ABSTRACT: Administration of dehydroepiandrosterone (DHEA), or its sulfated form (DHEAS), controls hyperglycemia in diabetic rodents without directly altering insulin sensitivity. We show that DHEAS enhanced glucose-stimulated insulin secretion when administered in vivo to rats or in vitro to beta-cell lines, without changing cellular insulin content. Insulin secretion increased from 3 days of steroid exposure in vitro, suggesting that DHEAS did not directly activate the secretory processes. DHEAS selectively increased the beta-cell mRNA expression of acyl CoA synthetase-2 and peroxisomal acyl CoA oxidase in a time-dependent manner. Although DHEAS is a peroxisomal proliferator, it did not alter the mRNA expression of peroxisomal proliferator-activated receptor (PPAR) alpha or beta, or enhance the activity of transfected PPAR alpha, beta, or gamma in vitro. Thus, DHEAS directly affected the beta-cell to enhance glucose-stimulated insulin secretion and increased the mRNA expression of specific beta-cell mitochondrial and peroxisomal lipid metabolic enzymes. This effect of DHEAS on insulin secretion may contribute to the amelioration of hyperglycemia seen in various rodent models of diabetes.Diabetes 01/2001; 49(12):2012-20. · 7.90 Impact Factor
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ABSTRACT: The concentrations of the adrenal steroids dehydroepiandrosterone (DHA), dehydroepiandrosterone sulfate (DHAS), and delta 4-androstenedione (delta 4-A) have been measured by RIA before and after sexual maturation in plasma of rodents, domestic animals, and primates to determine whether these species exhibit and adrenarchal process comparable to man. The average concentrations of DHA and DHAS were less than 60 ng/dl and 5 microgram/dl, respectively, in plasma of sexually mature rodents and domestic animals, and a significant increase in the plasma DHA level after sexual maturation was seen only in the rabbit and dog. The concentrations of DHA, DHAS, and delta 4-A in 21 rhesus monekeys from 0-3 yr of age were 2021 +/- 235 ng/dl (mean +/- SE), 357 +/- 60 microgram/dl, and 107 +/- 9 ng/dl, respectively, and did not increase during sexual maturation. By contrast, DHA, DHAS, and delta 4-A levels in plasma of chimpanzees were 5.9-fold, 3.3-fold, and 4.8-fold greater, respectively, in 7- to 22-compared to 0- to 3-yr-old animals. Temporally, the increase in DHA levels in the chimpanzee is apparent at 5 yr and this precedes the increase in gonadal steroids, as is characteristic of human adrenarche. It is apparent that adrenal androgen levels and their developmental patterns differ markedly among species, and that among the species examined, only the chimpanzee exhibits an adrenarche comparable to that of man.Endocrinology 01/1979; 103(6):2112-8. · 4.72 Impact Factor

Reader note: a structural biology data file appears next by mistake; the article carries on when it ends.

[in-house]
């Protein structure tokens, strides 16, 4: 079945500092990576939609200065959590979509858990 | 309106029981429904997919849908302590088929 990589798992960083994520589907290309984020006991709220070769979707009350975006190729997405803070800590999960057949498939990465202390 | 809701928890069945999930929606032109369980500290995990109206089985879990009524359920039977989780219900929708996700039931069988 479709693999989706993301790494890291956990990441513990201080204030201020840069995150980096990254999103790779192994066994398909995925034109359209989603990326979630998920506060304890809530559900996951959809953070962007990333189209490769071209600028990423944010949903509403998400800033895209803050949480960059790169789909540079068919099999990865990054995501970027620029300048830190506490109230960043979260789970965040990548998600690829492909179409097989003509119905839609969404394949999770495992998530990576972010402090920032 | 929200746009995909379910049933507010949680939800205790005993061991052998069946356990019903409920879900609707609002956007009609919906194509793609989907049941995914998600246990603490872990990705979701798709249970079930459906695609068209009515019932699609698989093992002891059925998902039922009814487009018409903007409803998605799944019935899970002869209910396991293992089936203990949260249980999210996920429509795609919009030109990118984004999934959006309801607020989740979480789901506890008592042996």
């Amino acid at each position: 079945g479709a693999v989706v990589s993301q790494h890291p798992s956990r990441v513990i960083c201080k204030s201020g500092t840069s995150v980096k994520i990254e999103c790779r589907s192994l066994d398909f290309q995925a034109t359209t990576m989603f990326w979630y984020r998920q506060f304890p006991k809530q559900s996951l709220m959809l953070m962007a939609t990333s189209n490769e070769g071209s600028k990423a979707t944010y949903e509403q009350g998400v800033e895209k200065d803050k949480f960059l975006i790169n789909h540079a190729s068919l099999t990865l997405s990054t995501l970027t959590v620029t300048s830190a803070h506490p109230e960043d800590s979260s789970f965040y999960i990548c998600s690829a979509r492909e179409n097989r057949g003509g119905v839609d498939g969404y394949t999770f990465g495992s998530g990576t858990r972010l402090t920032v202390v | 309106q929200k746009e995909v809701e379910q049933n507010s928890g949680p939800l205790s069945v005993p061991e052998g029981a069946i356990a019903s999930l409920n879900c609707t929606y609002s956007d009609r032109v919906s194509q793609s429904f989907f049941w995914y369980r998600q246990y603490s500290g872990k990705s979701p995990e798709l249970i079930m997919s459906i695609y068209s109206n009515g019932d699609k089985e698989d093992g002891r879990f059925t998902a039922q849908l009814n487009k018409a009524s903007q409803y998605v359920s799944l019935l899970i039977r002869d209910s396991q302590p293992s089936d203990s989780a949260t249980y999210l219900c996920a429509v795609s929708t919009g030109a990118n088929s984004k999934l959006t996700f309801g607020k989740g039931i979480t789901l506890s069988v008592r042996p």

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ABSTRACT: Dehydroepiandrosterone (DHEA) is a precursor for both oestrogens and androgens. Its marked decline with ageing may influence age-related changes in tissues influenced by sex hormones. The aim of this study was to determine the effects of DHEA replacement on bone mineral density (BMD) and body composition in elderly women and men with low serum DHEA sulphate (DHEAS) levels. Prospective 6 month trial of oral DHEA replacement, 50 mg/day. Experimental subjects were 10 women and eight men, aged 73 +/- 1 years. Control subjects were 10 women and eight men, aged 74 +/- 1 years. BMD, body composition, serum markers of bone turnover, serum lipids and lipoproteins, oral glucose tolerance, serum IGF-I, total serum oestrogens and testosterone. BMD of the total body and lumbar spine increased (mean +/- SEM; 1.6 +/- 0.6% and 2.5 +/- 0.8%, respectively; both P < or = 0.05), fat mass decreased (- 1.3 +/- 0.4 kg; P < 0.01) and fat-free mass increased (0.9 +/- 0.4 kg; P < or = 0. 05) in response to DHEA replacement. DHEA replacement also resulted in increases in serum IGF-I (from 108 +/- 8 to 143 +/- 7 microg/l; P < 0.01) and total serum testosterone concentrations (from 10.7 +/- 1.2 to 15.6 +/- 1.8 nmol/l in the men and from 2.1 +/- 0.2 to 4.5 +/- 0.4 nmol/l in the women; both P < or = 0.05). The results provide preliminary evidence that DHEA replacement in those elderly women and men who have very low serum DHEAS levels can partially reverse age-related changes in fat mass, fat-free mass, and BMD, and raise the possibility that increases in IGF-I and/or testosterone play a role in mediating these effects of DHEA.Clinical Endocrinology 11/2000; 53(5):561-8. · 3.40 Impact Factor